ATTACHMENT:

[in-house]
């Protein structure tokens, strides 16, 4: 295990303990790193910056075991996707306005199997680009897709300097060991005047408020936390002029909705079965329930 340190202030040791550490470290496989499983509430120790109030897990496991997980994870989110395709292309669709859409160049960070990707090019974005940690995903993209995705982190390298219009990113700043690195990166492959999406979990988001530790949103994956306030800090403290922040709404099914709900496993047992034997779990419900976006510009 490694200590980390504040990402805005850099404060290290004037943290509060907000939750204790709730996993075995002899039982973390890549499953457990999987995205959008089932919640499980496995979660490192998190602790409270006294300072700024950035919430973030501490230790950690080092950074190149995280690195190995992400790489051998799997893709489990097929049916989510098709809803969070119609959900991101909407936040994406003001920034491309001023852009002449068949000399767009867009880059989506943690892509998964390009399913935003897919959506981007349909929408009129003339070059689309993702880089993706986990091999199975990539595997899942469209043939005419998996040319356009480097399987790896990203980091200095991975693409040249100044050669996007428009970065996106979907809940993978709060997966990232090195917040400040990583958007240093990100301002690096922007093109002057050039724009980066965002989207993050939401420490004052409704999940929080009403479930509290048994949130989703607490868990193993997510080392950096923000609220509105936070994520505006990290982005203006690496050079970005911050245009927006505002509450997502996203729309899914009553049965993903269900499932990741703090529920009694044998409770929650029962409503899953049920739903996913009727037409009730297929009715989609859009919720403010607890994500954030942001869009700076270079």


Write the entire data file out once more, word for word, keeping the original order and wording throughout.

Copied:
[in-house]
């Protein structure tokens, strides 16, 4: 295990303990790193910056075991996707306005199997680009897709300097060991005047408020936390002029909705079965329930 340190202030040791550490470290496989499983509430120790109030897990496991997980994870989110395709292309669709859409160049960070990707090019974005940690995903993209995705982190390298219009990113700043690195990166492959999406979990988001530790949103994956306030800090403290922040709404099914709900496993047992034997779990419900976006510009 490694200590980390504040990402805005850099404060290290004037943290509060907000939750204790709730996993075995002899039982973390890549499953457990999987995205959008089932919640499980496995979660490192998190602790409270006294300072700024950035919430973030501490230790950690080092950074190149995280690195190995992400790489051998799997893709489990097929049916989510098709809803969070119609959900991101909407936040994406003001920034491309001023852009002449068949000399767009867009880059989506943690892509998964390009399913935003897919959506981007349909929408009129003339070059689309993702880089993706986990091999199975990539595997899942469209043939005419998996040319356009480097399987790896990203980091200095991975693409040249100044050669996007428009970065996106979907809940993978709060997966990232090195917040400040990583958007240093990100301002690096922007093109002057050039724009980066965002989207993050939401420490004052409704999940929080009403479930509290048994949130989703607490868990193993997510080392950096923000609220509105936070994520505006990290982005203006690496050079970005911050245009927006505002509450997502996203729309899914009553049965993903269900499932990741703090529920009694044998409770929650029962409503899953049920739903996913009727037409009730297929009715989609859009919720403010607890994500954030942001869009700076270079």